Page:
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Assistant Professor
School of Information Sciences, University of Pittsburgh

710 IS Bldg, University of Pittsburgh
135 North Bellefield Ave., Pittsburgh, PA 15260

Phone: 412-624-9470
Fax: 412-624-5231

Email: yurulin (at) pitt.edu

     Yu-Ru Lin


I am an assistant professor at School of Information Sciences, University of Pittsburgh. In the past, I worked as an assistant research professor at the College of Social Sciences and Humanities, Northeastern University. I was also a postdoctoral research fellow at the Institute for Quantitative Social Science, Harvard University and College of Computer and Information Science, Northeastern University.

I am interested in studying social and political networks, as well as computational and visualization methods for understanding network data. My work has focused on large-scale community dynamics, rich-context (high-dimensional) social information summarization and representation. I have been using massive social media data and anonymized cellphone records (CDRs) to understand the collective responses with respect to political events and under exogenous shocks such as emergencies.

I am a computer scientist by training, and I identify myself as a computational social scientist as I concern more with questions like: "how would a society be informed?" "how do people share information, ideas and opinions in various contexts?" These questions have led me to explore analytical and computational techniques for mining heterogeneous, multi-relational, and semistructured data that can advance our understanding about structures in networked societies.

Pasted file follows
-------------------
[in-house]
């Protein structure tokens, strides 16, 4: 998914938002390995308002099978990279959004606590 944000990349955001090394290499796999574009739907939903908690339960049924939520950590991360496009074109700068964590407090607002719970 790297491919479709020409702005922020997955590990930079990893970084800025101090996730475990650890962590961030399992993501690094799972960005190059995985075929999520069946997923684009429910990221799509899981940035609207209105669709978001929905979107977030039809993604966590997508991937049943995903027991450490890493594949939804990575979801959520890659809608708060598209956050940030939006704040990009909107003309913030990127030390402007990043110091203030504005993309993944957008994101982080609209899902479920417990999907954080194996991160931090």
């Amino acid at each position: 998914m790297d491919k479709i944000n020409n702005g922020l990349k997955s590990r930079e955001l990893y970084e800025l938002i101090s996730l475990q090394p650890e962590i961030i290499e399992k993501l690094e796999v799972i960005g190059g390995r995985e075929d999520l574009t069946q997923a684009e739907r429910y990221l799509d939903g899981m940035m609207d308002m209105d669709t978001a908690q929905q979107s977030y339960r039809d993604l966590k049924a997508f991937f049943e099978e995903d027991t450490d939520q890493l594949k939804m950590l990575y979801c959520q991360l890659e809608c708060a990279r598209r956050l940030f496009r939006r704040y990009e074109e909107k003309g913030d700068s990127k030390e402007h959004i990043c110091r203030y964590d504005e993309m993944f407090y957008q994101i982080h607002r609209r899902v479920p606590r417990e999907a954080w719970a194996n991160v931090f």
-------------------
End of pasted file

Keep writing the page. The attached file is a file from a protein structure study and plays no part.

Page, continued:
During my postdoctoral training, I have worked with colleagues from the disciplines of Physics and Social Sciences in the BarabasiLab and the LazerLab, where I worked with Dr. David Lazer. I received my Ph.D. in Computer Science from Arizona State University, with an interdisciplinary concentration in Arts Media and Engineering, where I worked with Dr. Hari Sundaram and Dr. Aisling Kelliher. My Ph.D. work focused on extracting human communities that collaborate around certain topics or shared media artifacts. I have proposed matrix and tensor based techniques for analyzing community structures and evolutions in time-varying heterogeneous social networks, and developed visualizations to support community discovery in the context of everyday social media use.

» Recruiting:   I am looking for highly motivated students who have strong interest in pursuing research careers in the new areas of Data Science, Network Science, and Computational Social Science. See more information.

research highlights

My publications and talk slides can be found here. Read earlier research highlights or detailed research description.

teaching & tutorials

selected services

I have served as a program committee member for international data and web mining conferences and workshops including KDD 2015, IJCAI 2015, MM 2014, MM 2013, WSDM 2014, WSDM 2013, WWW 2015, WWW 2014, WWW 2012, WWW 2011, HT 2013, HT 2012, ICWSM 2015, ICWSM 2014, ICWSM 2012, ICWSM 2011, ICWSM 2010, LDMTA 2010, SocInfo 2011, etc. I have served as a reviewer for journals including IEEE TKDE, ACM TOMCCAP, ACM TOIS, Communications of the ACM, IEEE TMM, etc., and conferences including IUI, ACM SIGKDD, ACM MM, etc.

Workshop Chair/Co-Chair: 2014 KDD Workshop on Learning about Emergencies from Social Information (KDD-LESI 2014), International Workshop on Collaborative Big Data (C-Big 2014), International Workshop on Challenges & Issues on Scholarly Big Data Discovery and Collaboration (SBD 2014), 2013 KDD Mutimedia Data Mining Workshop, 2011 Doctoral Symposium in ACM Multimedia.

Last updated: Feb. 1, 2015